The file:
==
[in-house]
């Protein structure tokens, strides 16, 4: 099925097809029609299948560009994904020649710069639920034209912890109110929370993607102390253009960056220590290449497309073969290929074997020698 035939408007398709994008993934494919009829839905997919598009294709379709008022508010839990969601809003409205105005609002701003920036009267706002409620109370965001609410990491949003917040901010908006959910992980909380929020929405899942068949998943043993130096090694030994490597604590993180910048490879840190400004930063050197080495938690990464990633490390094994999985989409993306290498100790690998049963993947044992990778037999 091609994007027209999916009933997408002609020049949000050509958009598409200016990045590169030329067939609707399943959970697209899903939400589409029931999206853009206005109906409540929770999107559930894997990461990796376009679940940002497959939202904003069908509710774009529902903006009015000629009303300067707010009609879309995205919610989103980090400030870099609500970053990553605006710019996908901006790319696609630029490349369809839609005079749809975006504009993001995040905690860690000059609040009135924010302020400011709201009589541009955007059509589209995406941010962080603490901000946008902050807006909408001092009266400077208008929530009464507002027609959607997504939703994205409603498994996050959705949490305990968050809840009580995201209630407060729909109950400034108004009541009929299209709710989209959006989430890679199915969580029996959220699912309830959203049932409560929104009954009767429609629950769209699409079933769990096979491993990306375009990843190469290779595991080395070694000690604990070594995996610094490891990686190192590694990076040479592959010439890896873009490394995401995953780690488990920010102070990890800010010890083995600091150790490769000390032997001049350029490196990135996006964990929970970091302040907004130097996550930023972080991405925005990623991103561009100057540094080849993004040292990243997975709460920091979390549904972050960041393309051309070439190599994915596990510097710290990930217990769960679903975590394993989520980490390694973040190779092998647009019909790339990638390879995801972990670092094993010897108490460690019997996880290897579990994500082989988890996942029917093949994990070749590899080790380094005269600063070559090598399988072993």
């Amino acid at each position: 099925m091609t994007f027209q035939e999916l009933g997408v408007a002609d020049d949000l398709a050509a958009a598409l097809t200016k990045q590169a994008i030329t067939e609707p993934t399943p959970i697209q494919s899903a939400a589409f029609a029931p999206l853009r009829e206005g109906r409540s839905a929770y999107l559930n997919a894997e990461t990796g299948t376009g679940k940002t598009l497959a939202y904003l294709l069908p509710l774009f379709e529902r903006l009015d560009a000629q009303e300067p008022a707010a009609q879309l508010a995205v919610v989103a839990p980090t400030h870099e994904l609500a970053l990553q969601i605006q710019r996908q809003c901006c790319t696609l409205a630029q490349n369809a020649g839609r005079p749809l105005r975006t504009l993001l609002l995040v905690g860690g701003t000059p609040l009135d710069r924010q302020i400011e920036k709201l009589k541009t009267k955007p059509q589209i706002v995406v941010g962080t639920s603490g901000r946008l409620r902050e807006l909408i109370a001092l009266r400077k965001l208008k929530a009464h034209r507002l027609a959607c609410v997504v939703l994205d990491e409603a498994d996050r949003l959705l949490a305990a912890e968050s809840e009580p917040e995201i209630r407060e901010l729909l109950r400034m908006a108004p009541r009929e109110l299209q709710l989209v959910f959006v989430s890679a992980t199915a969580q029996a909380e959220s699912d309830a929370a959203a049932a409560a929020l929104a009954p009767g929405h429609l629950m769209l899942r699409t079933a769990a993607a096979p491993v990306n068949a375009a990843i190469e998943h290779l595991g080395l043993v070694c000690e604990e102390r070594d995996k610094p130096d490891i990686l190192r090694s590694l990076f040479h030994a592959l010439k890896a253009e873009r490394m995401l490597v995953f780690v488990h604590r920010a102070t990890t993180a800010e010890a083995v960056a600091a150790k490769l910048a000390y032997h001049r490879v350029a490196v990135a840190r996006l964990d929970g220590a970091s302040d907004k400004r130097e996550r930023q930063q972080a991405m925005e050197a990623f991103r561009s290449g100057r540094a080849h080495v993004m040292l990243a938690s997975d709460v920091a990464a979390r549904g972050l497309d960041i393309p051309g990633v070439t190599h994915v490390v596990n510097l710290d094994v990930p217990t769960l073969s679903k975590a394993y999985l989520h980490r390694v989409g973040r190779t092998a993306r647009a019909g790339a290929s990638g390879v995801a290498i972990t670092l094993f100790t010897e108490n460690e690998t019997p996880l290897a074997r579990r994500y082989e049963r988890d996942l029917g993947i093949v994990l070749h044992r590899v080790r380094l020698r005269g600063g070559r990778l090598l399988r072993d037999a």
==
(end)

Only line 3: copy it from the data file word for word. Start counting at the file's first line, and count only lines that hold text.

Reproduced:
């Amino acid at each position: 099925m091609t994007f027209q035939e999916l009933g997408v408007a002609d020049d949000l398709a050509a958009a598409l097809t200016k990045q590169a994008i030329t067939e609707p993934t399943p959970i697209q494919s899903a939400a589409f029609a029931p999206l853009r009829e206005g109906r409540s839905a929770y999107l559930n997919a894997e990461t990796g299948t376009g679940k940002t598009l497959a939202y904003l294709l069908p509710l774009f379709e529902r903006l009015d560009a000629q009303e300067p008022a707010a009609q879309l508010a995205v919610v989103a839990p980090t400030h870099e994904l609500a970053l990553q969601i605006q710019r996908q809003c901006c790319t696609l409205a630029q490349n369809a020649g839609r005079p749809l105005r975006t504009l993001l609002l995040v905690g860690g701003t000059p609040l009135d710069r924010q302020i400011e920036k709201l009589k541009t009267k955007p059509q589209i706002v995406v941010g962080t639920s603490g901000r946008l409620r902050e807006l909408i109370a001092l009266r400077k965001l208008k929530a009464h034209r507002l027609a959607c609410v997504v939703l994205d990491e409603a498994d996050r949003l959705l949490a305990a912890e968050s809840e009580p917040e995201i209630r407060e901010l729909l109950r400034m908006a108004p009541r009929e109110l299209q709710l989209v959910f959006v989430s890679a992980t199915a969580q029996a909380e959220s699912d309830a929370a959203a049932a409560a929020l929104a009954p009767g929405h429609l629950m769209l899942r699409t079933a769990a993607a096979p491993v990306n068949a375009a990843i190469e998943h290779l595991g080395l043993v070694c000690e604990e102390r070594d995996k610094p130096d490891i990686l190192r090694s590694l990076f040479h030994a592959l010439k890896a253009e873009r490394m995401l490597v995953f780690v488990h604590r920010a102070t990890t993180a800010e010890a083995v960056a600091a150790k490769l910048a000390y032997h001049r490879v350029a490196v990135a840190r996006l964990d929970g220590a970091s302040d907004k400004r130097e996550r930023q930063q972080a991405m925005e050197a990623f991103r561009s290449g100057r540094a080849h080495v993004m040292l990243a938690s997975d709460v920091a990464a979390r549904g972050l497309d960041i393309p051309g990633v070439t190599h994915v490390v596990n510097l710290d094994v990930p217990t769960l073969s679903k975590a394993y999985l989520h980490r390694v989409g973040r190779t092998a993306r647009a019909g790339a290929s990638g390879v995801a290498i972990t670092l094993f100790t010897e108490n460690e690998t019997p996880l290897a074997r579990r994500y082989e049963r988890d996942l029917g993947i093949v994990l070749h044992r590899v080790r380094l020698r005269g600063g070559r990778l090598l399988r072993d037999a």